Campus Evangelicals: their mission, motivation, and why it’s cool to be saved
from The Michigan Independent
Nate Ardle looks more like a normal guy working on his laptop in the Union than a spiritual leader. He enjoys the hit series “24,” the occasional computer game, and time with the family. And he’s really into Jesus. As Pastor for Campus Crusade for Christ (Cru), Ardle leads a ministry aimed at the common college student. “We feel like every person needs to have a relationship with Christ,” he says. At the University of Michigan, Cru works alongside evangelical churches like New Life to infuse the good news with mass appeal. Less reliant on fear-mongering, campus evangelism is guided by ‘Christian rock’ strategies of planting the faith into the mainstream. It seems to be working. New Life’s community has outgrown its worship space in the Modern Language Building and is finishing construction of a new chapel for its 900 congregants. Until then, Sunday services get fired up fashionably late at 10:01 and 12:01 and hundreds pack into MLB Auditorium 3 seeking the promised “relevant, guilt-free, rockin’ good time.” This ain’t your grandma’s church. It’s an interactive concert, God’s Woodstock, and for evangelicals, it’s cool to be “saved.”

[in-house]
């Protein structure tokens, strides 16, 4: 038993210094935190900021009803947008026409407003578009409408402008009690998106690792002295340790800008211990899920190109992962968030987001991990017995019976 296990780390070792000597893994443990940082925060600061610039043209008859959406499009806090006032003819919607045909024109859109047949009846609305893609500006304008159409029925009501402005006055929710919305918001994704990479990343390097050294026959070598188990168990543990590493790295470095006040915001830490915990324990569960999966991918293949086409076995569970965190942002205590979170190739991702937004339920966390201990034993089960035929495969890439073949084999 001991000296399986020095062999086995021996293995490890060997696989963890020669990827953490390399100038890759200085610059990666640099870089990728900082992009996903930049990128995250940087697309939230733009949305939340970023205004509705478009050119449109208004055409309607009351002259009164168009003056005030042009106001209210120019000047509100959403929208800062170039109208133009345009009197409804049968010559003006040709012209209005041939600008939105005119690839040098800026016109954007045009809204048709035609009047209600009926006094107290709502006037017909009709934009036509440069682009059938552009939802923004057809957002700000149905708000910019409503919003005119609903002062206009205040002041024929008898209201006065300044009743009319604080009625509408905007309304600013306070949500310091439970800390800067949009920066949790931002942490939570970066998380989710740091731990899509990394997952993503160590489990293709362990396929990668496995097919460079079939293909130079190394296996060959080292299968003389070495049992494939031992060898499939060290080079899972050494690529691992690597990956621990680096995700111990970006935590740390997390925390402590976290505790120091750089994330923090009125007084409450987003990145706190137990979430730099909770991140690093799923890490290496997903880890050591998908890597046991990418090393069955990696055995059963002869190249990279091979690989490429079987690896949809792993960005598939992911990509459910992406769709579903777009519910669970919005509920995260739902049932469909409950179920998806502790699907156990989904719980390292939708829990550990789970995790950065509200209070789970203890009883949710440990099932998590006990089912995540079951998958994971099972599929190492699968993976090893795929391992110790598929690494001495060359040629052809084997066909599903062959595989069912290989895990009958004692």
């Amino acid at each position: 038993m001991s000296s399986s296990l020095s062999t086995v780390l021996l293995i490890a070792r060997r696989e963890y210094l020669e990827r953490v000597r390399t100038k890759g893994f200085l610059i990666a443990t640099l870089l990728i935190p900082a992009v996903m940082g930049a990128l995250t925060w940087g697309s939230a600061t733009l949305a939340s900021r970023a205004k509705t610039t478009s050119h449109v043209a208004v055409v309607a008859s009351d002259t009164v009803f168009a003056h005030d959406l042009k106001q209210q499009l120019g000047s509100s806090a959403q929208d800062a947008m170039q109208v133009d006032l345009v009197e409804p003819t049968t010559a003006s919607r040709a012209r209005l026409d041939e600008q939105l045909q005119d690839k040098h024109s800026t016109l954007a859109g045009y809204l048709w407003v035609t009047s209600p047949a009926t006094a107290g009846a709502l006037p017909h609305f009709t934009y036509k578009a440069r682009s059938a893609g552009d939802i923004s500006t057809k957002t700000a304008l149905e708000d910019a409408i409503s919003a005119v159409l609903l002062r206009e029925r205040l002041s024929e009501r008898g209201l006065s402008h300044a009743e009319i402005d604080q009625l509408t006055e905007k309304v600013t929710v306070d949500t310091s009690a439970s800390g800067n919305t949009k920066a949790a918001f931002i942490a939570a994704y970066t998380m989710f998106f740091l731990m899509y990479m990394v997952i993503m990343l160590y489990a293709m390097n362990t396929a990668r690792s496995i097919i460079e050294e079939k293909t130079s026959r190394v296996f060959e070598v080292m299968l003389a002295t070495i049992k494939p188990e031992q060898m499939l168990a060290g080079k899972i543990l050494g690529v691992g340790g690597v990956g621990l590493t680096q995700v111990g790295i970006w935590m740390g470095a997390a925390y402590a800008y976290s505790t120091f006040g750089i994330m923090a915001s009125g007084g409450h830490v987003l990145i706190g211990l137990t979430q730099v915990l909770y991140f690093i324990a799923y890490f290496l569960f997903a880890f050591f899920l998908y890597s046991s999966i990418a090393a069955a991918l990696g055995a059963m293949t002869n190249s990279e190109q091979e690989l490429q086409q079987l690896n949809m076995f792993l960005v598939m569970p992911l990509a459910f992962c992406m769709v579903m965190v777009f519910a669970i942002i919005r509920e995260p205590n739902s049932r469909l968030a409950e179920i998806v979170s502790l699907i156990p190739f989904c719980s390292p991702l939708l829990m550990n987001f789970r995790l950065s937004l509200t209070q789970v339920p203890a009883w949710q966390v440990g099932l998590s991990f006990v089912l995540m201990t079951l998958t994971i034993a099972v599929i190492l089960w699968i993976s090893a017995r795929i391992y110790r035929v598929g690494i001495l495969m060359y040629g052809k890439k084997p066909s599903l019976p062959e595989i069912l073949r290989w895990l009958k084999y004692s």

But these groups don’t thrive on the campaign of cool alone. The church community attracts students seeking personal guidance or a way to put their faith into action. Members of both New Life and Cru sign up for service trips aimed at quelling AIDS in Africa, hunger in Haiti, and hurricane destruction in New Orleans. These voyages don’t escape the complex history of missionary work and usually retain some strain of self-righteous zeal. Even with positive by-products, missions are part of the proselytization work for believers who see sin and depravity in the ‘underdeveloped’ world.
Pastor Ardle’s Campus Crusade for Christ is equally committed to spreading the word locally. The community is 300 strong and members can be seen armed with the Bible and pocket-sized pamphlets that read, “Would you like to know God personally?” Unlike traveling preachers who bring their one-man show to campuses to decry the sins of secularism, groups like New Life and Cru are taking a more delicate approach. The campus is a place where evangelicals have come not to scold so much as to tap into campus life and construct believers from the grassroots level. Ardle is a prime example. Not too many years ago, the pastor and his wife got involved as students in the evangelical community at Ohio State University. Now, his ministry in Ann Arbor cultivates the next generation of church leadership.